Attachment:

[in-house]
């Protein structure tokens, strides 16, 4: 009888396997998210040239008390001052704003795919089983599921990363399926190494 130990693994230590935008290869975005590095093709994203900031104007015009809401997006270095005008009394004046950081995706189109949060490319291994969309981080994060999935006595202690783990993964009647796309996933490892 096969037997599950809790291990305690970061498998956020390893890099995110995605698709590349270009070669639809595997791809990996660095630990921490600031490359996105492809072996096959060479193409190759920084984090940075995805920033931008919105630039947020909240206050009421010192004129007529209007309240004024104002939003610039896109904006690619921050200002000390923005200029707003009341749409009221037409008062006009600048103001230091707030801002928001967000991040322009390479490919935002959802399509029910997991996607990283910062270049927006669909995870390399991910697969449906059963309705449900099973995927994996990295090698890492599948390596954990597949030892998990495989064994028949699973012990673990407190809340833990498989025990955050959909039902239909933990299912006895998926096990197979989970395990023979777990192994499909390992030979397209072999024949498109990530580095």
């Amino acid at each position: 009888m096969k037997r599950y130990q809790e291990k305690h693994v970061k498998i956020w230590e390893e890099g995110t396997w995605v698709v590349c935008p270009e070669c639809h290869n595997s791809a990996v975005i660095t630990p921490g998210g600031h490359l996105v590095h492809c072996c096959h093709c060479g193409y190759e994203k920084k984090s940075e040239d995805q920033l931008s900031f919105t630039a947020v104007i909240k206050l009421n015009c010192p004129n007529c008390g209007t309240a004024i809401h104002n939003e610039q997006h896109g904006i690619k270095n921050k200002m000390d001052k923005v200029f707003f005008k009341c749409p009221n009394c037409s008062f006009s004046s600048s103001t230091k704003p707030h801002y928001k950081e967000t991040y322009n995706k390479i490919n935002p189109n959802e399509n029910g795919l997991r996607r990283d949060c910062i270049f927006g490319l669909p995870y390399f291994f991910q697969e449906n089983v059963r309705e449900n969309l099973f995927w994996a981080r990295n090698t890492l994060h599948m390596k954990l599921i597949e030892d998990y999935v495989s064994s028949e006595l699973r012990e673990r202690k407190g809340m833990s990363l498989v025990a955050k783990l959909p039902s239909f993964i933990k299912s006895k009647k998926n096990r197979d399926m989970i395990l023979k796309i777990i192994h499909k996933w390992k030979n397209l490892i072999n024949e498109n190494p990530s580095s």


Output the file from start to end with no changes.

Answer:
[in-house]
């Protein structure tokens, strides 16, 4: 009888396997998210040239008390001052704003795919089983599921990363399926190494 130990693994230590935008290869975005590095093709994203900031104007015009809401997006270095005008009394004046950081995706189109949060490319291994969309981080994060999935006595202690783990993964009647796309996933490892 096969037997599950809790291990305690970061498998956020390893890099995110995605698709590349270009070669639809595997791809990996660095630990921490600031490359996105492809072996096959060479193409190759920084984090940075995805920033931008919105630039947020909240206050009421010192004129007529209007309240004024104002939003610039896109904006690619921050200002000390923005200029707003009341749409009221037409008062006009600048103001230091707030801002928001967000991040322009390479490919935002959802399509029910997991996607990283910062270049927006669909995870390399991910697969449906059963309705449900099973995927994996990295090698890492599948390596954990597949030892998990495989064994028949699973012990673990407190809340833990498989025990955050959909039902239909933990299912006895998926096990197979989970395990023979777990192994499909390992030979397209072999024949498109990530580095």
């Amino acid at each position: 009888m096969k037997r599950y130990q809790e291990k305690h693994v970061k498998i956020w230590e390893e890099g995110t396997w995605v698709v590349c935008p270009e070669c639809h290869n595997s791809a990996v975005i660095t630990p921490g998210g600031h490359l996105v590095h492809c072996c096959h093709c060479g193409y190759e994203k920084k984090s940075e040239d995805q920033l931008s900031f919105t630039a947020v104007i909240k206050l009421n015009c010192p004129n007529c008390g209007t309240a004024i809401h104002n939003e610039q997006h896109g904006i690619k270095n921050k200002m000390d001052k923005v200029f707003f005008k009341c749409p009221n009394c037409s008062f006009s004046s600048s103001t230091k704003p707030h801002y928001k950081e967000t991040y322009n995706k390479i490919n935002p189109n959802e399509n029910g795919l997991r996607r990283d949060c910062i270049f927006g490319l669909p995870y390399f291994f991910q697969e449906n089983v059963r309705e449900n969309l099973f995927w994996a981080r990295n090698t890492l994060h599948m390596k954990l599921i597949e030892d998990y999935v495989s064994s028949e006595l699973r012990e673990r202690k407190g809340m833990s990363l498989v025990a955050k783990l959909p039902s239909f993964i933990k299912s006895k009647k998926n096990r197979d399926m989970i395990l023979k796309i777990i192994h499909k996933w390992k030979n397209l490892i072999n024949e498109n190494p990530s580095s």